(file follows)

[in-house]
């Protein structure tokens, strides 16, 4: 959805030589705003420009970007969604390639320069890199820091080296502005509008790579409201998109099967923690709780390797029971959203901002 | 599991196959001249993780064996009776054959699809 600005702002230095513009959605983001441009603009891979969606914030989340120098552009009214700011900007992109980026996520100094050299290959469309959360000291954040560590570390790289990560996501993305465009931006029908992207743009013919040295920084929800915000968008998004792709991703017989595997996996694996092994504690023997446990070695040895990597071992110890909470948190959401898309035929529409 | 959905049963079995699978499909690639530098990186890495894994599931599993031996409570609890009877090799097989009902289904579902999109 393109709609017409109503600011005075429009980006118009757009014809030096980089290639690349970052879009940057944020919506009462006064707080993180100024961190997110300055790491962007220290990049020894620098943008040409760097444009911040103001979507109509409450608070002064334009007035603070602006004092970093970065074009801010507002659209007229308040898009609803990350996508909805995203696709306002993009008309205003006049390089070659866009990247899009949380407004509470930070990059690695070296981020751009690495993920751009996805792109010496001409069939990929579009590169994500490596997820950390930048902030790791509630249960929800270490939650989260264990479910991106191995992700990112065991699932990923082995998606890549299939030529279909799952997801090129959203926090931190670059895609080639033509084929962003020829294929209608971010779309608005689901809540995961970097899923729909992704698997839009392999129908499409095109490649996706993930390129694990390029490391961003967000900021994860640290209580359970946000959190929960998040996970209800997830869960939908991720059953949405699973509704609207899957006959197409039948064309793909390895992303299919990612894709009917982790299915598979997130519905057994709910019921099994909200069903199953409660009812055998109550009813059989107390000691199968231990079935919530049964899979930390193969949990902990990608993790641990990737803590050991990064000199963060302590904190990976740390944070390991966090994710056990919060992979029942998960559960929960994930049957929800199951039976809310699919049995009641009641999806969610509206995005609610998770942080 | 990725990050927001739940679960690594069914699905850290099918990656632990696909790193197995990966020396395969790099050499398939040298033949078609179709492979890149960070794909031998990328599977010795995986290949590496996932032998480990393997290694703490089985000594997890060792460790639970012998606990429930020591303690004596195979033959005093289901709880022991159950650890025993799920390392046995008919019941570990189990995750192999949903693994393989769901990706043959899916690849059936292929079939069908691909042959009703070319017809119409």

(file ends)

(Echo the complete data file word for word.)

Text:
[in-house]
């Protein structure tokens, strides 16, 4: 959805030589705003420009970007969604390639320069890199820091080296502005509008790579409201998109099967923690709780390797029971959203901002 | 599991196959001249993780064996009776054959699809 600005702002230095513009959605983001441009603009891979969606914030989340120098552009009214700011900007992109980026996520100094050299290959469309959360000291954040560590570390790289990560996501993305465009931006029908992207743009013919040295920084929800915000968008998004792709991703017989595997996996694996092994504690023997446990070695040895990597071992110890909470948190959401898309035929529409 | 959905049963079995699978499909690639530098990186890495894994599931599993031996409570609890009877090799097989009902289904579902999109 393109709609017409109503600011005075429009980006118009757009014809030096980089290639690349970052879009940057944020919506009462006064707080993180100024961190997110300055790491962007220290990049020894620098943008040409760097444009911040103001979507109509409450608070002064334009007035603070602006004092970093970065074009801010507002659209007229308040898009609803990350996508909805995203696709306002993009008309205003006049390089070659866009990247899009949380407004509470930070990059690695070296981020751009690495993920751009996805792109010496001409069939990929579009590169994500490596997820950390930048902030790791509630249960929800270490939650989260264990479910991106191995992700990112065991699932990923082995998606890549299939030529279909799952997801090129959203926090931190670059895609080639033509084929962003020829294929209608971010779309608005689901809540995961970097899923729909992704698997839009392999129908499409095109490649996706993930390129694990390029490391961003967000900021994860640290209580359970946000959190929960998040996970209800997830869960939908991720059953949405699973509704609207899957006959197409039948064309793909390895992303299919990612894709009917982790299915598979997130519905057994709910019921099994909200069903199953409660009812055998109550009813059989107390000691199968231990079935919530049964899979930390193969949990902990990608993790641990990737803590050991990064000199963060302590904190990976740390944070390991966090994710056990919060992979029942998960559960929960994930049957929800199951039976809310699919049995009641009641999806969610509206995005609610998770942080 | 990725990050927001739940679960690594069914699905850290099918990656632990696909790193197995990966020396395969790099050499398939040298033949078609179709492979890149960070794909031998990328599977010795995986290949590496996932032998480990393997290694703490089985000594997890060792460790639970012998606990429930020591303690004596195979033959005093289901709880022991159950650890025993799920390392046995008919019941570990189990995750192999949903693994393989769901990706043959899916690849059936292929079939069908691909042959009703070319017809119409």